Food Business Almanac: Breaking down a UPC Code

By on August 30, 2013

NCDA&CS food business specialist Annette Dunlap offers resources that agribusiness owners and food entrepreneurs can use to grow and manage their business. Annette is available for free one-on-one consultations and can assist business owners with financial and market planning through the agribusiness development section. She can be reached at annette.dunlap@ncagr.gov.

UPC Codes, or Universal Product Codes, are those funny lines with the numbers underneath that are, well, universal on nearly every product we buy.

Most of us think that all a UPC code does is speed up the checkout process at the store. But UPC codes do so much more, from tracking inventory to letting us know how much product we’ve sold. A reliable UPC code is a must for good record keeping.

A UPC code is made up of 12 digits. The first six to nine digits are the company prefix. If you are selling to a major retailer, then you will likely be told that you have to have your own company prefix. This means that you will have to join GS1, a nonprofit organization that has the authority to assign company prefixes for UPC codes.

A  small retailer who uses UPC codes mainly for inventory and sales tracking may allow you to purchase your UPC code from a reseller. A qualified barcode reseller owns the company prefix of the UPC code, but generates a unique product code for you to use based on your needs.

There is a big difference between the cost of a GS1 code and the cost of a reseller code. The important thing to remember is that when you purchase a GS1 membership, you will own your own company code. When you purchase a GS1 code, you will pay an initial fee to join. Then you will have to pay additional fees based on your annual sales revenue and the total number of products you need bar codes for. You also will pay an annual renewal fee to retain ownership of that number.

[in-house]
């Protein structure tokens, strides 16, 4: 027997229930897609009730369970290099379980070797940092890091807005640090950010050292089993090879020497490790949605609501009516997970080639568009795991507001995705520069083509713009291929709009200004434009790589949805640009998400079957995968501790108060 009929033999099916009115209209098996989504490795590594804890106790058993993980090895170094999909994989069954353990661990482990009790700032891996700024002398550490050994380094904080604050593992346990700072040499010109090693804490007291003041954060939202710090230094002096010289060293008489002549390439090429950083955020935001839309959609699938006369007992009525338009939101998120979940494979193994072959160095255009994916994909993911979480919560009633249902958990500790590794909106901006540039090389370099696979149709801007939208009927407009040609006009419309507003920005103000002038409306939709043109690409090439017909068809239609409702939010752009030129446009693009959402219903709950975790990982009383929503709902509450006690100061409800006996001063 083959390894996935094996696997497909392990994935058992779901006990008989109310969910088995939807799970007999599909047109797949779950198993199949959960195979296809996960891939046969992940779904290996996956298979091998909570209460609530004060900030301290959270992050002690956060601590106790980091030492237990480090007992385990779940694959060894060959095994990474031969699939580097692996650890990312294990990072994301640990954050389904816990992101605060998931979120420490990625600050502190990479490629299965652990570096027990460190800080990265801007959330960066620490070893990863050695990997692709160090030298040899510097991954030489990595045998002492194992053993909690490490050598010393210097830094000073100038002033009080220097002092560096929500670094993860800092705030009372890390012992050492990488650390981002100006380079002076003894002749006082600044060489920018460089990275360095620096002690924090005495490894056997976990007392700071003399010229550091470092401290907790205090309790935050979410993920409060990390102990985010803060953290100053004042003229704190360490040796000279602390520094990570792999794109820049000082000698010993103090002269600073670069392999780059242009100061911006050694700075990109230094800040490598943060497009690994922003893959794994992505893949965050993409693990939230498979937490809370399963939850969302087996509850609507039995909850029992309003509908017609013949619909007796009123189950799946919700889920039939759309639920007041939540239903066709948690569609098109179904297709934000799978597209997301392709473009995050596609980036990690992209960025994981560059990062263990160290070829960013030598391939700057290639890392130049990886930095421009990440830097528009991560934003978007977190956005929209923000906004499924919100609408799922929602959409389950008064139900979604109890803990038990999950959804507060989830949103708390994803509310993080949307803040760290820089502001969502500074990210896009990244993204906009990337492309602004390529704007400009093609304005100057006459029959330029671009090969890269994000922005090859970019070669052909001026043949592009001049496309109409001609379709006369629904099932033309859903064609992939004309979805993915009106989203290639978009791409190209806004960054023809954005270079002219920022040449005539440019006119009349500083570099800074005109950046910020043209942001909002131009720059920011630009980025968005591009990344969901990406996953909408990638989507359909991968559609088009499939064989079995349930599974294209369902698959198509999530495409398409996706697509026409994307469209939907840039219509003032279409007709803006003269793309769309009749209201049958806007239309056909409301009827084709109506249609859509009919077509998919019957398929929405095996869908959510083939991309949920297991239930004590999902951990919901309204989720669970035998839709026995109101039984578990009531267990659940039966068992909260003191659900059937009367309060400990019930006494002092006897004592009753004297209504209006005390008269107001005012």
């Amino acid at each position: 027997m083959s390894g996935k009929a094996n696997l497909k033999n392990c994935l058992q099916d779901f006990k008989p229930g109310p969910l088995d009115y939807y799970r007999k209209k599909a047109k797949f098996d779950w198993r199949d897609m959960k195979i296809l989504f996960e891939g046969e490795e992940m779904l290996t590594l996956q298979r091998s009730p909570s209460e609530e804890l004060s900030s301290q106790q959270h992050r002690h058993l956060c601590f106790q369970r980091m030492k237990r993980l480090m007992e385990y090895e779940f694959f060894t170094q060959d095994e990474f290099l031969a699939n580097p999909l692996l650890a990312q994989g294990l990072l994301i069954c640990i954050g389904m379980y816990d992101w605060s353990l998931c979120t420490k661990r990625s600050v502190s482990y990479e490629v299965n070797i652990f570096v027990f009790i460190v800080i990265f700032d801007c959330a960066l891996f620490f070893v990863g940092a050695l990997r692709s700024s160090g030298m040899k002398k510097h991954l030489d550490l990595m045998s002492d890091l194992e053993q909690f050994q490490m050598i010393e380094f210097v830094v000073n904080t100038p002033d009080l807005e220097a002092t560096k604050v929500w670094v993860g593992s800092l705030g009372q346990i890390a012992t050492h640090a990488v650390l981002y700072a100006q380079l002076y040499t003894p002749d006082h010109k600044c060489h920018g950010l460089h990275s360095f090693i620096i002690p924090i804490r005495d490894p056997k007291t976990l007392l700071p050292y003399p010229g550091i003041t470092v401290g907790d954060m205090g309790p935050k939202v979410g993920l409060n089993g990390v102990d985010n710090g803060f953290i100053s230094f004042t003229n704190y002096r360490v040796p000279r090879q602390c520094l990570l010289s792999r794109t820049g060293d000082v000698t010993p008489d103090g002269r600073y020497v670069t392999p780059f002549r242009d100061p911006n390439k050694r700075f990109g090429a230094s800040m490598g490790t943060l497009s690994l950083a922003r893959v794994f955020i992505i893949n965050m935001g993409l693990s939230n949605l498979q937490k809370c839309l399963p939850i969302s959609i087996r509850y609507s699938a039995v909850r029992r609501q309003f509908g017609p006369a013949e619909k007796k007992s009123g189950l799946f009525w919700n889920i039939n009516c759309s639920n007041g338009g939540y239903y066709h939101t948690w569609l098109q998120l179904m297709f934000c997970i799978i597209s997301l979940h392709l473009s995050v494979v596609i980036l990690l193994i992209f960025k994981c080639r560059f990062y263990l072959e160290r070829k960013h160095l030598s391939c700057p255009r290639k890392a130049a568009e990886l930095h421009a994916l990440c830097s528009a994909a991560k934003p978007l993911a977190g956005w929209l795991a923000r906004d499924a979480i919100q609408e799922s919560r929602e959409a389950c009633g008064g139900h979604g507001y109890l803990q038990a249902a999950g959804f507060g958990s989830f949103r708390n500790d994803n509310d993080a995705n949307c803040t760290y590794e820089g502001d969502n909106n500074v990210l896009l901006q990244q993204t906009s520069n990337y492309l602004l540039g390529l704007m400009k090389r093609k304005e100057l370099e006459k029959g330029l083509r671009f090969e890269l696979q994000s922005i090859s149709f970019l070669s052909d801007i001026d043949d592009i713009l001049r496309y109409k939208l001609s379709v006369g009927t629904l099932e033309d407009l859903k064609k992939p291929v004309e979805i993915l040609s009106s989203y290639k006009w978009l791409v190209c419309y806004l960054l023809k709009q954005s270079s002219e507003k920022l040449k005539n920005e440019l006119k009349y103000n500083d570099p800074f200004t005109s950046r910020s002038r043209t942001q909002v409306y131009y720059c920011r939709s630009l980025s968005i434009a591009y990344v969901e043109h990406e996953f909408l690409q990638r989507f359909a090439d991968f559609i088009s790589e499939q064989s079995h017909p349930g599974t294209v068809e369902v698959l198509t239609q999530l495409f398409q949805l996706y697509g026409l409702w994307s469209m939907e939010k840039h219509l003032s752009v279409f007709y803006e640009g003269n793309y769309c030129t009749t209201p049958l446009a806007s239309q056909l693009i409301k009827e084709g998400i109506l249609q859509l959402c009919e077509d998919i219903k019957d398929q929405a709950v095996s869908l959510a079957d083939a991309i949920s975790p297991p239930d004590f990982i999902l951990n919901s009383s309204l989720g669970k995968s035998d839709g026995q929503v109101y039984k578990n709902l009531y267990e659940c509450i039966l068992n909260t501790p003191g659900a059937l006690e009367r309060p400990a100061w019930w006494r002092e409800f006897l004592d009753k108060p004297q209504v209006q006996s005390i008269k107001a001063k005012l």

You will find that there will be differences in what resellers charge. If your buyers allow you to use a reseller for your UPC codes, then you want to make sure that you purchase a code from a reputable reseller who guarantees that your product code numbers are unique.

As you think about whether or not to purchase a UPC code through GS1 or through a reseller, keep these things in mind:

  1. Know what your retailers require. If they tell you that you must have a GS1 code, then you will need to join GS1 to get your own company code.
  2. Think about your business plan. If your goal is to grow your business so that you are eventually selling to larger retailers, then you will eventually have to join GS1.
  3. Budget for the costs of UPC code purchase. As of this post, membership in GS1 starts at $760 and there are additional fees involved. Reseller rates are lower, but you will still have ongoing expenses.

UPC codes offer an opportunity for manufacturers and vendors to assign unique numbers to each item that they produce and sell. Every size, flavor and brand can have its own UPC code. Tracking the code allows a business to monitor inventory levels and keep track of sales dollars. They can be a great tool to help you know how well your business is doing.

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